Lutheran leaders deliver Holy Land Sermon on Ash Wednesday   2008/02/06
By: Sarah Larson of The Intelligencer

Two local Lutheran leaders are marking the start of the season preceding Easter in the Holy Land, and the power of the Internet will allow them to share the experience with parishioners back home.

 

Rev. Eric Shafer, senior pastor at Trinity Lutheran Church in Lansdale, and Rev. Claire S. Burkat, bishop of the Southeastern Pennsylvania Synod of the Evangelical Lutheran Church in America, are visiting the Evangelical Lutheran Church in Jordan and the Holy Land this week.

 

Shafer is expected to use Google video to deliver today's Ash Wednesday sermon to his home congregation in Lansdale.

 

“I convinced Trinity to add a third Ash Wednesday service [7 a.m.] in addition to our noon and 7:30 p.m. services and then couldn't very well say "Sorry I will be out of the country that day!” joked Shafer, in an e-mail from Jerusalem. “Seriously, I thought it would be thrilling to preach at Trinity from Jerusalem. It is also another way to show our support for the [Lutheran church in the Holy Land] and their ministries in Jerusalem, the West Bank and Amman.”

 

Shafer has known Munib Younan, bishop of the Palestinian Lutherans, for years, he said. There are only about 2,000 Palestinian Lutherans living in the Holy Land today, Shafer said, noting that the Evangelical Lutheran Church in Jordan and the Holy Land is the only Lutheran church in Israel, Palestine and Jordan.

 

The Lansdale church supports the Palestinian church in many ways, Shafer said, including the private kindergarten through 12th grade Lutheran School of Hope in Ramallah, in the West Bank, and the Augusta Victoria Hospital, on the Mt. of Olives, which serves Palestinians.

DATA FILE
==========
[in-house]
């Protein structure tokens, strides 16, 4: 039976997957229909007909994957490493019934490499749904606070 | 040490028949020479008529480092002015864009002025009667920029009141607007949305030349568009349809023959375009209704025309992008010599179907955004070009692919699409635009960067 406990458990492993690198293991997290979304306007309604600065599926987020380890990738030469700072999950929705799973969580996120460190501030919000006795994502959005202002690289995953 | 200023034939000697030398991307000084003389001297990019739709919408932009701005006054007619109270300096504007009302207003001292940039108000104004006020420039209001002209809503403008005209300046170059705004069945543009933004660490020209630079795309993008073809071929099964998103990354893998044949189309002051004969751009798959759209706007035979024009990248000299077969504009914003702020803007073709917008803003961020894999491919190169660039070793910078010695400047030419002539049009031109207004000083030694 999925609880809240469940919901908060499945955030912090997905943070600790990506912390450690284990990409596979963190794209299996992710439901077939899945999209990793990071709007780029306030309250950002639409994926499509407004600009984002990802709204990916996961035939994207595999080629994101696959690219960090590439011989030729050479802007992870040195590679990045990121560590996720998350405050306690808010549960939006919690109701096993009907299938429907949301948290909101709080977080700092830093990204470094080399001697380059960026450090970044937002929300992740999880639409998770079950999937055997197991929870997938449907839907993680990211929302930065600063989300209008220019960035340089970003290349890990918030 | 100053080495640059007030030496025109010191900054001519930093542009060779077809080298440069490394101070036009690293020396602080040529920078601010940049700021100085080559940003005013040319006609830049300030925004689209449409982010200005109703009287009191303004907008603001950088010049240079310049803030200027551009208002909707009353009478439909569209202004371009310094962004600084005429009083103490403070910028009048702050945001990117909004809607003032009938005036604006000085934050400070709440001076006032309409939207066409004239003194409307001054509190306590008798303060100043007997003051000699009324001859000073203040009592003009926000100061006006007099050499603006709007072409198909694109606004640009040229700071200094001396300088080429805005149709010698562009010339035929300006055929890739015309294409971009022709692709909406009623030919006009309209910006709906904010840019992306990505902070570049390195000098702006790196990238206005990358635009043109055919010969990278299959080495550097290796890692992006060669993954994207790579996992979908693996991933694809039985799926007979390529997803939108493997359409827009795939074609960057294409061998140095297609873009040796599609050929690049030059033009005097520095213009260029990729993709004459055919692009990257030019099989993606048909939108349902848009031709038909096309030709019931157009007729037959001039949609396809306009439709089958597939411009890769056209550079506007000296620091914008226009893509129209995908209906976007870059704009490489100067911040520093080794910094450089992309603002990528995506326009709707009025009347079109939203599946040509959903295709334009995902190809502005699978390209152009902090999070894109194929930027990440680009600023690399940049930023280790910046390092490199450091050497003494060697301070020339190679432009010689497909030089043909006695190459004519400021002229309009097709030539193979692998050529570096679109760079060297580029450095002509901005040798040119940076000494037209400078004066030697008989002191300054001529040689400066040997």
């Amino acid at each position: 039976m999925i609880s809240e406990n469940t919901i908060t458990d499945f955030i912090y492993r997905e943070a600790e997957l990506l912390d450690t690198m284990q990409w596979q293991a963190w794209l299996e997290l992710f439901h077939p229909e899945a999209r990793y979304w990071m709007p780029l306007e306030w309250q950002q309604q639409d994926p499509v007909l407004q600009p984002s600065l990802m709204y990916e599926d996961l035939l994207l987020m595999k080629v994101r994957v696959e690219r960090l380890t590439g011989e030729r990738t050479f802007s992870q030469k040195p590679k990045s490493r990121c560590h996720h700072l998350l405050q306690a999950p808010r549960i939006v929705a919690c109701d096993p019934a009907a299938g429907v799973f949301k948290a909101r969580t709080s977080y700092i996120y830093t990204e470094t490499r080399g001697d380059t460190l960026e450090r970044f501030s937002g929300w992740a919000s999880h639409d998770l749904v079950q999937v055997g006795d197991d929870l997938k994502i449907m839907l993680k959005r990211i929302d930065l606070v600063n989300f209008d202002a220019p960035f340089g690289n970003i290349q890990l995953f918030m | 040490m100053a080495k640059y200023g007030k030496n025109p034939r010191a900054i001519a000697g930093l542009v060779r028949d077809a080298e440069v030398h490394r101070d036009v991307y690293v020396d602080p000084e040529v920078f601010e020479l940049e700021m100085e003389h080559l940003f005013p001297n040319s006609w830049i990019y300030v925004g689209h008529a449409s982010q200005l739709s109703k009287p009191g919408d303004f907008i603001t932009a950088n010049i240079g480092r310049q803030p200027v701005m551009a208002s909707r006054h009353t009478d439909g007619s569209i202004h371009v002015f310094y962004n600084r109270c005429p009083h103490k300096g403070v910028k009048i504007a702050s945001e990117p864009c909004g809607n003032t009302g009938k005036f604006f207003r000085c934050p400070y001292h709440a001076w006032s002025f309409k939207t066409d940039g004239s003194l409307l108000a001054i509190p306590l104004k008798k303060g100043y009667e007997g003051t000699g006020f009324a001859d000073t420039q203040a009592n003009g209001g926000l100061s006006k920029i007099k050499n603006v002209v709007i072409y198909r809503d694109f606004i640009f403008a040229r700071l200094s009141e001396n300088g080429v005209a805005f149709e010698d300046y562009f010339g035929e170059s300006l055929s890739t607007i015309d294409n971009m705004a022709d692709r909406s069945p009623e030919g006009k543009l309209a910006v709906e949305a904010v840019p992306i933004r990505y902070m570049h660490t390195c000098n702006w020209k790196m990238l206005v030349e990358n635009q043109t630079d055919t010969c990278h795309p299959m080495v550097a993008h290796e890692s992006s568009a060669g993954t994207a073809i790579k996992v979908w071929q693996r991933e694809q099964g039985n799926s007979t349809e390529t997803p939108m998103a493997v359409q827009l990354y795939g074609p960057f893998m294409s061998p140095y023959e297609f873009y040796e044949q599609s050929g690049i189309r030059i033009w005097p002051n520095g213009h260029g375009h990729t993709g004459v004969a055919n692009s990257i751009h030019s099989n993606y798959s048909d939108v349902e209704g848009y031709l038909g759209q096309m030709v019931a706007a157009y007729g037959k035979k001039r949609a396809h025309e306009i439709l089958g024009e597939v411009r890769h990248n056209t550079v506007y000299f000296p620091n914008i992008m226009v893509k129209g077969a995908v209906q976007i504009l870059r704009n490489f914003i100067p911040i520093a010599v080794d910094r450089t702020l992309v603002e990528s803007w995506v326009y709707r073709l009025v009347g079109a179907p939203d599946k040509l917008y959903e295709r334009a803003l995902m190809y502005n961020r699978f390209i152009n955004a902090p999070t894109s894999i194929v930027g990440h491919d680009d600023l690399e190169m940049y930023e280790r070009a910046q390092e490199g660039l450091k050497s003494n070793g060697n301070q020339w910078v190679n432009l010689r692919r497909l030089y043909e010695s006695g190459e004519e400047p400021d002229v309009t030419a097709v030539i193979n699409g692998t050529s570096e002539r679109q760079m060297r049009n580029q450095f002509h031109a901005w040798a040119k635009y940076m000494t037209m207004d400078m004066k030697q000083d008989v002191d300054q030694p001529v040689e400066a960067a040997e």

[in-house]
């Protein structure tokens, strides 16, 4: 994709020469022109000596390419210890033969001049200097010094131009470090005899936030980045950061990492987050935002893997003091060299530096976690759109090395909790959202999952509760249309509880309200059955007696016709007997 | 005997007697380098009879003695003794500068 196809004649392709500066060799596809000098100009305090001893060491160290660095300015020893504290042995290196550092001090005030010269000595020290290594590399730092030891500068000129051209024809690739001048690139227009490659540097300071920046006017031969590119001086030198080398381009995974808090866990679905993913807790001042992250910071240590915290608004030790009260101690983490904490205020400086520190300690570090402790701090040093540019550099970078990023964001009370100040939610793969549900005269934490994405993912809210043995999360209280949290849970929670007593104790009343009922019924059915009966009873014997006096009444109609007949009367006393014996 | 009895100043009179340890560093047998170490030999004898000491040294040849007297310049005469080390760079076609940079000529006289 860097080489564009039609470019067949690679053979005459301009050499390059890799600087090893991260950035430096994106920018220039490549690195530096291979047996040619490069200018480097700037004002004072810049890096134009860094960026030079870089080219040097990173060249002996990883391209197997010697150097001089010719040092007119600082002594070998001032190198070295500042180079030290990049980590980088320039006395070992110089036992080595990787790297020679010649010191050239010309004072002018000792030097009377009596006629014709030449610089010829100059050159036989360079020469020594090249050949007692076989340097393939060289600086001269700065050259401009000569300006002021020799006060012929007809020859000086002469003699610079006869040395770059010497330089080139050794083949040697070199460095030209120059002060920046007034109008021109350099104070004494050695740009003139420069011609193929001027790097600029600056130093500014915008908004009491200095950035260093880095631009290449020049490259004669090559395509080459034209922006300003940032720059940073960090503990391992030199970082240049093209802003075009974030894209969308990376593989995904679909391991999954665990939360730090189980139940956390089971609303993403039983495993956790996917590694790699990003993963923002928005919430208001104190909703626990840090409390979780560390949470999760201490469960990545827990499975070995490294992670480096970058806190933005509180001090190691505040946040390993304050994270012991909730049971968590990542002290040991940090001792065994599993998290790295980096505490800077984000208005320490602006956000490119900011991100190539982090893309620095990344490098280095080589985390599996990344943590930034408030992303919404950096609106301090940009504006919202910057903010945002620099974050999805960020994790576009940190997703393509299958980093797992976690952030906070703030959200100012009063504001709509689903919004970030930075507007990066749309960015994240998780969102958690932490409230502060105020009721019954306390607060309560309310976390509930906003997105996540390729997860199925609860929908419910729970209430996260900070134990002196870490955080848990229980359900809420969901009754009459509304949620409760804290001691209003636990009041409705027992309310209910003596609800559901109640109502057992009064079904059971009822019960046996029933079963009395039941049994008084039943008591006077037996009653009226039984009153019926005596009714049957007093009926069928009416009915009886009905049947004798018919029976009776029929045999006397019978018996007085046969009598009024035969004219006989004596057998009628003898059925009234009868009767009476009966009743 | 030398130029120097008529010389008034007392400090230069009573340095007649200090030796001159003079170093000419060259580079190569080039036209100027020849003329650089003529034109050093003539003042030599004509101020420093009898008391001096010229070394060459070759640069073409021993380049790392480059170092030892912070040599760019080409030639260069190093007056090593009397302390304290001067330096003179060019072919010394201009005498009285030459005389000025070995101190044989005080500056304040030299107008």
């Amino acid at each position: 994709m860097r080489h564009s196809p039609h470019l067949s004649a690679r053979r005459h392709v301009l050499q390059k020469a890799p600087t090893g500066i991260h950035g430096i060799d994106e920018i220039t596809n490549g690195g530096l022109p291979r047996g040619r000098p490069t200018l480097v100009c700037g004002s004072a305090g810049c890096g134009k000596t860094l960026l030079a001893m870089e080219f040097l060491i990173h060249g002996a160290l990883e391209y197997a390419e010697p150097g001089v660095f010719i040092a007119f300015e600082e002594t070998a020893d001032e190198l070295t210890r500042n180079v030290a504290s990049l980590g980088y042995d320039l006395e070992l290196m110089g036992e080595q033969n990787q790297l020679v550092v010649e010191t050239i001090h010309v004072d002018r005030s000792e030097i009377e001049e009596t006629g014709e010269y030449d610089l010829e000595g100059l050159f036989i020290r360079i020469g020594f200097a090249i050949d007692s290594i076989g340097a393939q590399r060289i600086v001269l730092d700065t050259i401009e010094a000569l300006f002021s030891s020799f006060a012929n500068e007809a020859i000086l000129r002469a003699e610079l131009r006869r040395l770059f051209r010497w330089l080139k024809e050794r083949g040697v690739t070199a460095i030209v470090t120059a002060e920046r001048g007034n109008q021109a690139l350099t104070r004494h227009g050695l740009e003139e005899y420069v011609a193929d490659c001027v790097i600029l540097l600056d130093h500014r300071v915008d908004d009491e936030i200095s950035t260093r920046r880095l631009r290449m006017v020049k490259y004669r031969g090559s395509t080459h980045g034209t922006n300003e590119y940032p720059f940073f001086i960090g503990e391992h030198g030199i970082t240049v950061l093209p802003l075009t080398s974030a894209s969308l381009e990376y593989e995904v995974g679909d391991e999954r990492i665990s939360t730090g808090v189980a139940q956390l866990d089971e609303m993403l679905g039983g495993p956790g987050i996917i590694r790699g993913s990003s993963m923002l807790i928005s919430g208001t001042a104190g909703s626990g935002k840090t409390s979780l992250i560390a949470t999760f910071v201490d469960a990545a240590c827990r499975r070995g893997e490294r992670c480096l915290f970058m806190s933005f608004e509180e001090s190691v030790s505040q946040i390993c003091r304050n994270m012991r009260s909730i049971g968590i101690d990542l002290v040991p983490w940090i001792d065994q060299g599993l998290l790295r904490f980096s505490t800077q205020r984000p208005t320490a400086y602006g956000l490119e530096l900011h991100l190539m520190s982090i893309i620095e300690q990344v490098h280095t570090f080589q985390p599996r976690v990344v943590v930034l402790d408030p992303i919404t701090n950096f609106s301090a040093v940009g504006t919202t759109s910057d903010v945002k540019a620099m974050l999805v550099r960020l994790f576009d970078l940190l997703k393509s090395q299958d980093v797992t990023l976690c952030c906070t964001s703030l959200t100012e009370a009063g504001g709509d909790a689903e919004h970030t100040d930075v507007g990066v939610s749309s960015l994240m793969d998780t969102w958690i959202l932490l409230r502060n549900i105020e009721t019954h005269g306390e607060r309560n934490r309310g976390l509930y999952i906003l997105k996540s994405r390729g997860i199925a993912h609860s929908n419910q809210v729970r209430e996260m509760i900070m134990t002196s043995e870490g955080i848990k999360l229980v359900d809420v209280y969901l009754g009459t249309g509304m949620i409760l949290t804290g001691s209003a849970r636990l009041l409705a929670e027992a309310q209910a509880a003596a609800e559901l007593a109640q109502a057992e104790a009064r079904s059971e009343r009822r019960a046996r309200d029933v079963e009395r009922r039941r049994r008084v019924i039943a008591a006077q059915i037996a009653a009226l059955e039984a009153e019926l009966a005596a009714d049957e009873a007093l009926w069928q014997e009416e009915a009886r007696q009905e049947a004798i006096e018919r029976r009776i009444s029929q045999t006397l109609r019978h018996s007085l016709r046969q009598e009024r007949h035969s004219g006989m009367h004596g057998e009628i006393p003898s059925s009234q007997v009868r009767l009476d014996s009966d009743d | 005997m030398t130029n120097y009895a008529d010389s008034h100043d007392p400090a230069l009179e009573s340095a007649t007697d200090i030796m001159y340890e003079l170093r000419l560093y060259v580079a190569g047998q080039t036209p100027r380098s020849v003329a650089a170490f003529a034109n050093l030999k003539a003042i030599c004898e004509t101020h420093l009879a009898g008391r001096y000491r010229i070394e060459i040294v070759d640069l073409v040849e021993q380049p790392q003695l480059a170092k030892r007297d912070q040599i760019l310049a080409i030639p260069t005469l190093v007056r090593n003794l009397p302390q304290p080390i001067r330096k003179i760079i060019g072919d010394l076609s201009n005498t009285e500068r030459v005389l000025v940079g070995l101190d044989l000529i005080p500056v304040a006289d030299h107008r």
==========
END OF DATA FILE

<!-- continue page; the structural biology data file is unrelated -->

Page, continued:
Shafer's 10-minute sermon was filmed at various locations in the Holy Land.

 

Shafer starts out on the Mount of Olives, east of Jerusalem, then moves to the Garden of Gethsemane at the mountain's foot, where Christians believe Jesus prayed and was arrested before his crucifixion.

 

In the second half of the sermon, Shafer takes viewers to the Old City section of Jerusalem and the wall in Bethlehem separating Palestinian and Israeli territory, where he highlights the “difficult nature of life here for Palestinian Christians,” who constitute little more than 2 percent of the Palestinian population.

 

Filming today's sermon while standing on such holy sites was “wonderful,” Shafer said.

 

His sermon finishes by hoping for peace among all in the Middle East.

 

“That is still the hope for Lent for us and for Palestinians and Israelis in 2008. Despite recent and what may seem to be continual setbacks, there is always hope for peace,” Shafer says.

 

He finished his sermon with “Shalom. Salaam. Peace. Amen.”



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